In researching and writing this book, I have relied upon the assistance of friends and colleagues in innumerable ways. In an attempt to make some sense of the crucial yet diverse support, I would like to thank the following individuals.
I am very grateful to my colleagues at Loyola College, who have offered not just intellectual stimulation, but friendship and camaraderie. I will miss them very much as I move on to a new position at Claremont McKenna College. Joanne Dabney, the administrator of the History Department deserves special recognition for her tireless efforts. I would also thank Deans David Roswell and John Hollwitz, who have provided me with the resources needed to conduct research in Europe. I owe a debt of gratitude to the Loyola Center for the Humanities for several summer grants and a junior faculty sabbatical. The German Academic Exchange Service awarded me two fellowships, which permitted valuable research trips to Germany. The Holocaust Educational Foundation and its president, Theodore Zev Weiss, also provided much needed financial assistance.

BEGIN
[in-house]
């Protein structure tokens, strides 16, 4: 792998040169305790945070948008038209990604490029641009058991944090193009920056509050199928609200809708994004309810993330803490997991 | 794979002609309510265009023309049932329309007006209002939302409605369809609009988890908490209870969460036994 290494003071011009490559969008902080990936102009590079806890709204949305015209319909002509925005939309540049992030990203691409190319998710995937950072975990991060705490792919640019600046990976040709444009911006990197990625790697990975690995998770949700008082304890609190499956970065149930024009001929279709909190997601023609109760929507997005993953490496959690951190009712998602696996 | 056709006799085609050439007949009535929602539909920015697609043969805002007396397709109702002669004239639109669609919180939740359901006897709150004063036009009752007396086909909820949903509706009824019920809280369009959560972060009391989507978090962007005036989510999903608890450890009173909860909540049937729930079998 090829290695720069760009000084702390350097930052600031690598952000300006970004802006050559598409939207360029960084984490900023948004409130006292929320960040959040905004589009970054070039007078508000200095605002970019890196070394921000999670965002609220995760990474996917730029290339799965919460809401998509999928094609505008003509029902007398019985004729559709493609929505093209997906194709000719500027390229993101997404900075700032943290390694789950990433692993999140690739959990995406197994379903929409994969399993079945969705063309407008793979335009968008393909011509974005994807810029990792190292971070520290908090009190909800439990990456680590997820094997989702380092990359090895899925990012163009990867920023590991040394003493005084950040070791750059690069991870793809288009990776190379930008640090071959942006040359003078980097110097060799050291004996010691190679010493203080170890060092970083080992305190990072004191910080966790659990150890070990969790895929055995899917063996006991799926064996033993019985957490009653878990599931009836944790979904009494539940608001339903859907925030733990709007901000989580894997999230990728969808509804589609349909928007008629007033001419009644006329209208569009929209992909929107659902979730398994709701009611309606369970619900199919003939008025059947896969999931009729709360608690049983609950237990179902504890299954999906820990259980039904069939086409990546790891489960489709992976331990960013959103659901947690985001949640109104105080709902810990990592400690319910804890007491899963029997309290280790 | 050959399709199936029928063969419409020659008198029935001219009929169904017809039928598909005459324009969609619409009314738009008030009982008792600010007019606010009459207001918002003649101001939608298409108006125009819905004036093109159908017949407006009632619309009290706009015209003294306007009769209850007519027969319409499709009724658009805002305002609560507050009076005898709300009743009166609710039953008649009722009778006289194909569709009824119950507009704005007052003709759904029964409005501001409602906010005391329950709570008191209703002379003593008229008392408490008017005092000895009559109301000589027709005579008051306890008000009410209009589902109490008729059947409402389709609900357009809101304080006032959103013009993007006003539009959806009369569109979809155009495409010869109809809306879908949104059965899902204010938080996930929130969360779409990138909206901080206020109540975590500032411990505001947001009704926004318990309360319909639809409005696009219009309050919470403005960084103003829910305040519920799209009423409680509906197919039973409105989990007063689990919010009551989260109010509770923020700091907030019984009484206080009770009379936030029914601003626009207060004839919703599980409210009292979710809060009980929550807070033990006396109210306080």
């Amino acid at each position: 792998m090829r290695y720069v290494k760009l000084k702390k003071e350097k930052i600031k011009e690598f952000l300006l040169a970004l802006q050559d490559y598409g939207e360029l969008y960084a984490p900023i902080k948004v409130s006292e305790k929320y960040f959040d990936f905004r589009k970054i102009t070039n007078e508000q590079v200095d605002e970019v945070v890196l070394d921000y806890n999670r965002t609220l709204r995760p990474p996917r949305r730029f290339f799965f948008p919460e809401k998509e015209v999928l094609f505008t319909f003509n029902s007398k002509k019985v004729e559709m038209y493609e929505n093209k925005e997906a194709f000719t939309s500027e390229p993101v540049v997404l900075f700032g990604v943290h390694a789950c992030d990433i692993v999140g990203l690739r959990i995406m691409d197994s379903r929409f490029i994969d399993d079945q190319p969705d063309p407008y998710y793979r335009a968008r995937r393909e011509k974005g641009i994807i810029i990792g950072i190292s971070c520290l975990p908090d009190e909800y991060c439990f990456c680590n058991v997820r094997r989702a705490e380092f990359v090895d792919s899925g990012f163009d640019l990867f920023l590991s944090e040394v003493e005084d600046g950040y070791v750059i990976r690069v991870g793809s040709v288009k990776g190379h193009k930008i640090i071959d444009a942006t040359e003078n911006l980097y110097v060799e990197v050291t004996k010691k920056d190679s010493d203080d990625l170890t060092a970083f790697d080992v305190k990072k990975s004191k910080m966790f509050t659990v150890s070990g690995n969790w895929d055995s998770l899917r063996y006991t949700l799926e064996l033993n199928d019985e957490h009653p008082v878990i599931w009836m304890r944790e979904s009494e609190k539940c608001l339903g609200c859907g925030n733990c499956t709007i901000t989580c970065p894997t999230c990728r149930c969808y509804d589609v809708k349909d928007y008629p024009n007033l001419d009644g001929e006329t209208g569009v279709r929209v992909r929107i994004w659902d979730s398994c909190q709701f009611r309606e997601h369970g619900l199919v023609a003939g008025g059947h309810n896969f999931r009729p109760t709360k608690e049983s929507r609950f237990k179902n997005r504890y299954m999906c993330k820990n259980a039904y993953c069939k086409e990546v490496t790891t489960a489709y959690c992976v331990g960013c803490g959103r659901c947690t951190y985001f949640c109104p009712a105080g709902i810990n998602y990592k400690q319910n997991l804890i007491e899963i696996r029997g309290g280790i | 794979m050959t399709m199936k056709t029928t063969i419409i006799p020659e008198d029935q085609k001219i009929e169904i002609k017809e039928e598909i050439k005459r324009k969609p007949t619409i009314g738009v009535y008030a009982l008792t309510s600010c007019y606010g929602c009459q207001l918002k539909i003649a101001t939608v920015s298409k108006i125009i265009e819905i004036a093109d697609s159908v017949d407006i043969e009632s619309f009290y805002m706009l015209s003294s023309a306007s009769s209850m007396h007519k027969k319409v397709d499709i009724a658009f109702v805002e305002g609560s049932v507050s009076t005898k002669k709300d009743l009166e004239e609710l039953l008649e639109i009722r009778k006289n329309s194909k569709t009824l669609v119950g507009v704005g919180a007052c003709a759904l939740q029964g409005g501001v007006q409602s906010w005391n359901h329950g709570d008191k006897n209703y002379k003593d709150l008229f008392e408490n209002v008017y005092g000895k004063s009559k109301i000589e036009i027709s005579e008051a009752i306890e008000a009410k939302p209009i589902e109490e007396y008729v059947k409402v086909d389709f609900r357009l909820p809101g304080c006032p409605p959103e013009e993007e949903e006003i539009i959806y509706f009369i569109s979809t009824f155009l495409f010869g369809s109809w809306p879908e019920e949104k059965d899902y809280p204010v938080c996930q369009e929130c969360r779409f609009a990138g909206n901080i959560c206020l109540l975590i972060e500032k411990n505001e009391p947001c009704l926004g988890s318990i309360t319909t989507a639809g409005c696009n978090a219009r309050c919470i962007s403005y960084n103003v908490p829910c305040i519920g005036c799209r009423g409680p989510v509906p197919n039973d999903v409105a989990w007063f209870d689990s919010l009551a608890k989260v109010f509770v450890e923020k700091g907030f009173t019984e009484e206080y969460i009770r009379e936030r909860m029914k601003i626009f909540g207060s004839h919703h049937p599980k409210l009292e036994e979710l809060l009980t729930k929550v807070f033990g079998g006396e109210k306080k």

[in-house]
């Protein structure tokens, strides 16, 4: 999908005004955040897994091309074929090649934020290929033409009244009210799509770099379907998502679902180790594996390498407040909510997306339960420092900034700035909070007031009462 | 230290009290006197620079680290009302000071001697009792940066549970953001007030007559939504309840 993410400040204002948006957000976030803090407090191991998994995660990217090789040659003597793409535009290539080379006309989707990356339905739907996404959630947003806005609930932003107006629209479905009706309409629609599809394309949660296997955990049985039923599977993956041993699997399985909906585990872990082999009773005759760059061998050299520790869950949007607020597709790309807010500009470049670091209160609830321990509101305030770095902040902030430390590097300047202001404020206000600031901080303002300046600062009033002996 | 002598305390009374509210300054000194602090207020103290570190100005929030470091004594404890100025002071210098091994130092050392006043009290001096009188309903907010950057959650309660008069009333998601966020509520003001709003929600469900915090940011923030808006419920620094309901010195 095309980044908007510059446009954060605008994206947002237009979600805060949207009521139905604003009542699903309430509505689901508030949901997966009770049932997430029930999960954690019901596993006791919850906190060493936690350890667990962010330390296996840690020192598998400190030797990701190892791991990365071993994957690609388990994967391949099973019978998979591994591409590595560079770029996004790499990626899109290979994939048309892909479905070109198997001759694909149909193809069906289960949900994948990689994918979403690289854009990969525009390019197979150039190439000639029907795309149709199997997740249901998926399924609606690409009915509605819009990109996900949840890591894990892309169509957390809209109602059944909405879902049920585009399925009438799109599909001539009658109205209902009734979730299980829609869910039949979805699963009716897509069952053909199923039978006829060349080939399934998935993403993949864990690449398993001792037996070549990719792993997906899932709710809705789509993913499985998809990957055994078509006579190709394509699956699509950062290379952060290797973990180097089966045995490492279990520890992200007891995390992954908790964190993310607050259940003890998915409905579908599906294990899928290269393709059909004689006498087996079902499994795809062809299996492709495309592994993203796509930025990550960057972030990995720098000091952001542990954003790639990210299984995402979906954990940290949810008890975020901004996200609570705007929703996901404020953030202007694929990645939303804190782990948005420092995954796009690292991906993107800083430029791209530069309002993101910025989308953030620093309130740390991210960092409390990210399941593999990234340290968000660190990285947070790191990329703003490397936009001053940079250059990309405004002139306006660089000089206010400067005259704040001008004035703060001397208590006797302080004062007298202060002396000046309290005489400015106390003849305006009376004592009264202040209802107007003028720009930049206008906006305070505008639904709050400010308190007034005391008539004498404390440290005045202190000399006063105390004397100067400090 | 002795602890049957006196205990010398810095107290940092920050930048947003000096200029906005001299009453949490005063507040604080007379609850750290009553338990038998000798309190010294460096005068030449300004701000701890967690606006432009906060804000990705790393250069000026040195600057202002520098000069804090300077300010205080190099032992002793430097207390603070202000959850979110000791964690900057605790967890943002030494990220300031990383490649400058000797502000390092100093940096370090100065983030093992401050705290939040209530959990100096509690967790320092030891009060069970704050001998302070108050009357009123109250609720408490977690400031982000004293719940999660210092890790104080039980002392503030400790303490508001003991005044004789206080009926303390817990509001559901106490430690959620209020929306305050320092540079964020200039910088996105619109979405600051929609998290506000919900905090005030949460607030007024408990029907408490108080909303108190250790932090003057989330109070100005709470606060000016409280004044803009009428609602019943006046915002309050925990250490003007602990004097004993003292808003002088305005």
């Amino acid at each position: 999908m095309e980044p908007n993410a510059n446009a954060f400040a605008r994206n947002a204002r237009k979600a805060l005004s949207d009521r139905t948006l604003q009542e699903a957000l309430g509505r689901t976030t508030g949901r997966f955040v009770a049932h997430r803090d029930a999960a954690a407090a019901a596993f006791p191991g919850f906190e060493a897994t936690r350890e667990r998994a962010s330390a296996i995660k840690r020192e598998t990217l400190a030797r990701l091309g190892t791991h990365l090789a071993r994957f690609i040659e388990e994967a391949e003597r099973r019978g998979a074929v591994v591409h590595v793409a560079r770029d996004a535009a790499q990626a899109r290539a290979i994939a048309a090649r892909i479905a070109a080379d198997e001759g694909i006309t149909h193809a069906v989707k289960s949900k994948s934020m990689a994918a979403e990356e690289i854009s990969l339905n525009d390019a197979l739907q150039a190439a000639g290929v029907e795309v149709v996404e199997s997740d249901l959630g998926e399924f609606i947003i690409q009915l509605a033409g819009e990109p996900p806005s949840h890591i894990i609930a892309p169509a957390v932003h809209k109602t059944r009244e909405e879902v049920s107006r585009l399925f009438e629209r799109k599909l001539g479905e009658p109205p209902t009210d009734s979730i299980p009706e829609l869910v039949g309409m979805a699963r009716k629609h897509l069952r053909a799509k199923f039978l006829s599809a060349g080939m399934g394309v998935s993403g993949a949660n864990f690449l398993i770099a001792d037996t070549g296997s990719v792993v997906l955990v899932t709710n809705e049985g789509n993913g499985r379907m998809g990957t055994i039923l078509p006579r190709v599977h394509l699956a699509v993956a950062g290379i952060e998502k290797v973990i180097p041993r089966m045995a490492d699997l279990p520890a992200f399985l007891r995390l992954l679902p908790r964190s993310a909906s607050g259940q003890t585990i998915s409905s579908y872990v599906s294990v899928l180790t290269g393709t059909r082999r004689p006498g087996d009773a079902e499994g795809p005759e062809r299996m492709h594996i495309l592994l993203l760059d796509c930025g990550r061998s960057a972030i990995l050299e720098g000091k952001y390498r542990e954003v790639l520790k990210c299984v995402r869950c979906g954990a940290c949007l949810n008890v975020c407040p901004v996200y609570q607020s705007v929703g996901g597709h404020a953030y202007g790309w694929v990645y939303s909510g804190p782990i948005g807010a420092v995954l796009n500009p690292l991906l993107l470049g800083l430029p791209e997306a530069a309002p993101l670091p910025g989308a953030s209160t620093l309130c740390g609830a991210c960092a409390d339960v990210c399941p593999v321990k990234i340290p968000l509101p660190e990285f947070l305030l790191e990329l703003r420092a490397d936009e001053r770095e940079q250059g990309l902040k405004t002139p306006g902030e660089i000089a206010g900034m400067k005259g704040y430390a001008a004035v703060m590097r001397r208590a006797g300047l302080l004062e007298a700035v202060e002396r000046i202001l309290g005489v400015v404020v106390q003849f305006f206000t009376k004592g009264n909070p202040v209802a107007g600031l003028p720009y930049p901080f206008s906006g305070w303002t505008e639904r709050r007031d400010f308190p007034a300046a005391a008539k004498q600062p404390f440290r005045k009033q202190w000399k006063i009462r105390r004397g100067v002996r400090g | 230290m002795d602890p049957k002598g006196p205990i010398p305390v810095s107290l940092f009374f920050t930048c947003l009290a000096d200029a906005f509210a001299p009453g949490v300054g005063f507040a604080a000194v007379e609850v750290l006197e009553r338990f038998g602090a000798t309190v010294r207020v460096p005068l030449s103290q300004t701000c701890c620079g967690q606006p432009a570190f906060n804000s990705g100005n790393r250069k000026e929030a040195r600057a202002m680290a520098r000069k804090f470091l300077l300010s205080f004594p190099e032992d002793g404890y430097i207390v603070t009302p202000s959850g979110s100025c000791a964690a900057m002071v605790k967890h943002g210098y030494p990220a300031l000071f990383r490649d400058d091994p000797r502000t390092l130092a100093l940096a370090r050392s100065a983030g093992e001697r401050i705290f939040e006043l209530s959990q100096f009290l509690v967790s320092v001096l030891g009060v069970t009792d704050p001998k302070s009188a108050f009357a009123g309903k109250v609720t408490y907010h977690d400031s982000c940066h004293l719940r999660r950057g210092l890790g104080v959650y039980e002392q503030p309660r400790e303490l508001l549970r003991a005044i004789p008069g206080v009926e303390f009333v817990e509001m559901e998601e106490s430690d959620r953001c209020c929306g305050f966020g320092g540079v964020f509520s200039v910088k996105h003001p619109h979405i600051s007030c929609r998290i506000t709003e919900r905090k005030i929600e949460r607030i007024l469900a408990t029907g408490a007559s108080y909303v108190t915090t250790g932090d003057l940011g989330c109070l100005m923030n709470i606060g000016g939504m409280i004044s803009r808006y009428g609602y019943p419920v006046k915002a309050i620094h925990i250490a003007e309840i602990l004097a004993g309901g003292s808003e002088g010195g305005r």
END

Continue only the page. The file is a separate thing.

I would convey special thanks to friends who took the time to read the manuscript. James Van Dyke, Paul Jaskot, Scott Denham, Günter Bischof, Chris Jackson, Rebecca Boehling, Ines Schlenker, Stephan Lindner, Marion Deshmukh, and Geoffrey Giles read all or part of the book. I take responsibility for all of its shortcomings, but there would have been many more without their assistance. Similarly, the opportunity to present my findings at lectures and symposia elicited very useful feedback. In this respect, I would thank the following for their suggestions: O. K. Werckmeister, Peter Hayes, Eugen Blume, Dieter Schmidt, Wolfgang Wittrock, Keith Holz, Sabine Eckmann, Christoph Zuschlag, John Czaplicka, Jan Tabor, and Rosl Merdinger. I would also thank